The debate on refugees in Brazil promises to be exciting. It will bring foreign refugees face to face with Brazilian refugees. Yes, they do exist: They are the inhabitants of the slums known as “favelas” subjected to the violence of drug traffickers and corrupt police, and migrants from the poorest states in the country who accept jobs akin to slavery  in the larger cities to escape the absolute misery of their villages, among others. Both realities have much in common, and if they were observed closely by the congress members, they would notice that in many corners of Brazil the situation is very similar to that experienced by the people of Palestine or South Sudan.
Article printed from Global Voices: http://globalvoicesonline.org
URL to article: http://globalvoicesonline.org/2014/01/26/brazils-evolving-relationship-with-refugees/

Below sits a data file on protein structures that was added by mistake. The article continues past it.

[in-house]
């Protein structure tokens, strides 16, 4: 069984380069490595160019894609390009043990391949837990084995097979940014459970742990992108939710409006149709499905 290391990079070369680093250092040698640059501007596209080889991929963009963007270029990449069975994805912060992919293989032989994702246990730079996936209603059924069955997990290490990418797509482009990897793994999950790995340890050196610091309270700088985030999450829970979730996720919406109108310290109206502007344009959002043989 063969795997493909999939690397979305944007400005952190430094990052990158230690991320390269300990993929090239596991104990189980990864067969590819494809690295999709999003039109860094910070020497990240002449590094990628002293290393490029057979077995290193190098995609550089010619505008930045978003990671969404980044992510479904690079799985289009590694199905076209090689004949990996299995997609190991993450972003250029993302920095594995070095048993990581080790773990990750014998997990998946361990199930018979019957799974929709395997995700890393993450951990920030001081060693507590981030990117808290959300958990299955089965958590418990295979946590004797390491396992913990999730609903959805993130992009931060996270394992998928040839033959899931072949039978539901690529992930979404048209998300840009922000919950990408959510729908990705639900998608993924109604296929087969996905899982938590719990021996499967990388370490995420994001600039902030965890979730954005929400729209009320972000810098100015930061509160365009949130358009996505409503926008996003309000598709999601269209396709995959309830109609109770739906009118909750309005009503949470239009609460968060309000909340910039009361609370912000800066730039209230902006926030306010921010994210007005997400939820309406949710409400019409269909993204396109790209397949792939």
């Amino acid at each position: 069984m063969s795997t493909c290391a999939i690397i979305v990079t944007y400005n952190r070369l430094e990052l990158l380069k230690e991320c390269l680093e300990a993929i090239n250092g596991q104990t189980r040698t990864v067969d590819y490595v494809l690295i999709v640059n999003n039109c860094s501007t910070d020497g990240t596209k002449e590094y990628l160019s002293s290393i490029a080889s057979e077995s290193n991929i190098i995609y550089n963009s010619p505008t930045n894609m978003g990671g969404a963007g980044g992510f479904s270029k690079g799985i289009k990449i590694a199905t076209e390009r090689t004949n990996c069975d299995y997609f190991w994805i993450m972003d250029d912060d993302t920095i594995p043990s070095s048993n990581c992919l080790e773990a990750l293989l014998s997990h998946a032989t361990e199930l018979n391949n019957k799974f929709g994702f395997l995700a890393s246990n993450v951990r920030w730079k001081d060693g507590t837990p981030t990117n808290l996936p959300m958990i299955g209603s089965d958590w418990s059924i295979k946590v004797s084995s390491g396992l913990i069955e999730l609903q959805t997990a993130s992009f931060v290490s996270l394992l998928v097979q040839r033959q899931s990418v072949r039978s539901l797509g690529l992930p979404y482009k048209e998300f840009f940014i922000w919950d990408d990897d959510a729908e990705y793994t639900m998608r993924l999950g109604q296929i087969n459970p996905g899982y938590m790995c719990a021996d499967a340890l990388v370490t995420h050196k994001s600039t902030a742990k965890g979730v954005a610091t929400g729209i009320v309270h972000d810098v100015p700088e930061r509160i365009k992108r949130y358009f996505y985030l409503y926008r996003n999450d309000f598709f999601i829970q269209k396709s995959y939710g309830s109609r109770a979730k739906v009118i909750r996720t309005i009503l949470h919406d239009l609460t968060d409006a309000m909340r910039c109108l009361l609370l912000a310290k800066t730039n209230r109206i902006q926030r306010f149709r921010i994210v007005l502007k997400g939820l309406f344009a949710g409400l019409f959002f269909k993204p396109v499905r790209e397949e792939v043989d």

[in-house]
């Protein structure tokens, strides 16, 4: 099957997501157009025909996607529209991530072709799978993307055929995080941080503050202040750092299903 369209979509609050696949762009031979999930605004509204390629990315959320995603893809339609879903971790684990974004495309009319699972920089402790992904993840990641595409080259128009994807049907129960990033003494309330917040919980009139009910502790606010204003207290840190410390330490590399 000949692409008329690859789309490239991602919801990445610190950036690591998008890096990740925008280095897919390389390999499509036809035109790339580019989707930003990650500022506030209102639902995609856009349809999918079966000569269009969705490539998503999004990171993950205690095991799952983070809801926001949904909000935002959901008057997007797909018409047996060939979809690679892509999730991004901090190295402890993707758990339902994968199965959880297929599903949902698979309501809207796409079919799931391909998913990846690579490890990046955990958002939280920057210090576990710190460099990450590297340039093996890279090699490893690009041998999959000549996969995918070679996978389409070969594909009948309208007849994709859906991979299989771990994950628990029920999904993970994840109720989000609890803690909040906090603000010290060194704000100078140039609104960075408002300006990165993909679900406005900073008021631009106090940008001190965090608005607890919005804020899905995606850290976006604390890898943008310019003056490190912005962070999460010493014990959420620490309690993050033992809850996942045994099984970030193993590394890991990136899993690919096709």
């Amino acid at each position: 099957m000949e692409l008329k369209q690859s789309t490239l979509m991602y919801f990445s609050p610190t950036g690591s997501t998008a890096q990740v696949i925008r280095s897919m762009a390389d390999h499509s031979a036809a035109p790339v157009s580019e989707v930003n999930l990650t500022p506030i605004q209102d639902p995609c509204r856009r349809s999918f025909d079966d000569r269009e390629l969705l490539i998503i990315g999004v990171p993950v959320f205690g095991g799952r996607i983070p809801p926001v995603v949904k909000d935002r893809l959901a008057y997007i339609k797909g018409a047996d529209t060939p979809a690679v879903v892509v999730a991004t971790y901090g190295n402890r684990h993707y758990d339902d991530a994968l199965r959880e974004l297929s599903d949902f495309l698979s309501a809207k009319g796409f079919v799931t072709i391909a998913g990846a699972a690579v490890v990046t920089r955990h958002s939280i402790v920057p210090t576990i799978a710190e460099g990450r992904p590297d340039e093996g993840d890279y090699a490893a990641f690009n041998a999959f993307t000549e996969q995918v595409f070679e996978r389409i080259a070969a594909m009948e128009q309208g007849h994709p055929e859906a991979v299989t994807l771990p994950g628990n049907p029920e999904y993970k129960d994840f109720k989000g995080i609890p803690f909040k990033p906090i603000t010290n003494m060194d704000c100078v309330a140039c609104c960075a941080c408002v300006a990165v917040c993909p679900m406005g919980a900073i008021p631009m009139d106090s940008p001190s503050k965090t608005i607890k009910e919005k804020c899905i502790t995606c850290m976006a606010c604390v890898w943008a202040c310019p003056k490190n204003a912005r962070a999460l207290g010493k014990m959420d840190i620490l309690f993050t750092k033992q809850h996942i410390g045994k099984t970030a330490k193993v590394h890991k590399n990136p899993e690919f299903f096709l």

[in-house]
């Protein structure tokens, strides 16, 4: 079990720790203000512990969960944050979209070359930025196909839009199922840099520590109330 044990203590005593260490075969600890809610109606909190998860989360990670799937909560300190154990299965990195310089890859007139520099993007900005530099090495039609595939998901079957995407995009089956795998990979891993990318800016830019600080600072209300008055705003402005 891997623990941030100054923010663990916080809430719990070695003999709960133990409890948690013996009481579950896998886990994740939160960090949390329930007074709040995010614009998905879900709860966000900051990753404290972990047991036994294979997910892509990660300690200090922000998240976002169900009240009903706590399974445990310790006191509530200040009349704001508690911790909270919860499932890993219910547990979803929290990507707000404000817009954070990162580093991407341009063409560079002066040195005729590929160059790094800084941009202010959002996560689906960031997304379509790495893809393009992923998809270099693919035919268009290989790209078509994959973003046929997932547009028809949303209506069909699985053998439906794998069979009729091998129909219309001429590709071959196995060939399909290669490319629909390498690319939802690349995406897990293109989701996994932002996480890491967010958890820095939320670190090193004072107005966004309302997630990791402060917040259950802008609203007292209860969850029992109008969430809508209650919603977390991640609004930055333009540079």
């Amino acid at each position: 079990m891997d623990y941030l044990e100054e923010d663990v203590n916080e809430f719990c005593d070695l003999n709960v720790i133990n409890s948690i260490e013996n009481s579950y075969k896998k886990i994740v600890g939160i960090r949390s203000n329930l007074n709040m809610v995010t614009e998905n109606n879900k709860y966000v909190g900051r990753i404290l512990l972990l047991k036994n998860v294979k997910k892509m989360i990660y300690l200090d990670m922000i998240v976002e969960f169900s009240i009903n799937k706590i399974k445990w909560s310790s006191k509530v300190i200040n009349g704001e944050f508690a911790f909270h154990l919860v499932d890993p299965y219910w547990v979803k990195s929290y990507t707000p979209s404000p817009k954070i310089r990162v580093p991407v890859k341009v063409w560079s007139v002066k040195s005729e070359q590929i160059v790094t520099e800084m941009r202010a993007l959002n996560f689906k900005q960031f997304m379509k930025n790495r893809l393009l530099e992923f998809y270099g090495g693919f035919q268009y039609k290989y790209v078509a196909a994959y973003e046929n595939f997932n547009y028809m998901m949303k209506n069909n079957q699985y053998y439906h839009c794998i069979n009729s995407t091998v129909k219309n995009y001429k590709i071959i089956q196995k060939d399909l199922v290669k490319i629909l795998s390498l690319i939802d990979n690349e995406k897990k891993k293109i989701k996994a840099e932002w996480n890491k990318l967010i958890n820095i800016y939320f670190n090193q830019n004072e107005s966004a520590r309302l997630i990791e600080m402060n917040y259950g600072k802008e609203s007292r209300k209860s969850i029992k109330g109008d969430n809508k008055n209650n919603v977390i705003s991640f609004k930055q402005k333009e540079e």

URLs in this post:
 Image: http://www.flickr.com/photos/101268966@N04/10019055364/
 National Committee for Refugees (CONARE): http://portal.mj.gov.br/main.asp?View=%7B7605B707-F8BE-4027-A288-6CCA2D6CC1EC%7D&Team=¶ms=itemID=%7BE3CE305E-C8F5-4053-8D29-E435CCA51A09%7D;&UIPartUID=%7B2868BA3C-1C72-4347-BE11-A26F70F4CB26%7D
 Image: http://www.flickr.com/photos/unarmenia/5862772266/
 Citizenship and Professionality: http://cidadaniaeprofissionalidade.blogs.sapo.pt/1314.html
 Constitution: http://www.planalto.gov.br/ccivil_03/constituicao/constituicao.htm
 Image: http://www.flickr.com/photos/acnurlasamericas/6195956106/
 United Nations High Commission for Refugees: http://www.unhcr.org.uk/about-us/key-facts-and-figures.html
 4,656 at the end of 2013: http://www.acnur.org/t3/portugues/noticias/noticia/brasil-troca-refugio-de-angolanos-e-liberianos-por-residencia-permanente-no-pais/
 blog ‘Lajes do Cabugi’: http://professorcaninderocha.blogspot.co.uk/2014/01/imigracao-numero-de-refugiados-no.html
 grant special “humanitarian visas” for Syrian nationals: http://www.unhcr.org/524555689.html
 O Estrangeiro: http://oestrangeiro.org/2013/09/23/relativo-aumento-de-refugiados-sirios-no-brasil/
 jobs akin to slavery: http://globalvoicesonline.org/2012/04/09/brazil-contemporary-slavery-and-proposals-to-fight-the-practice/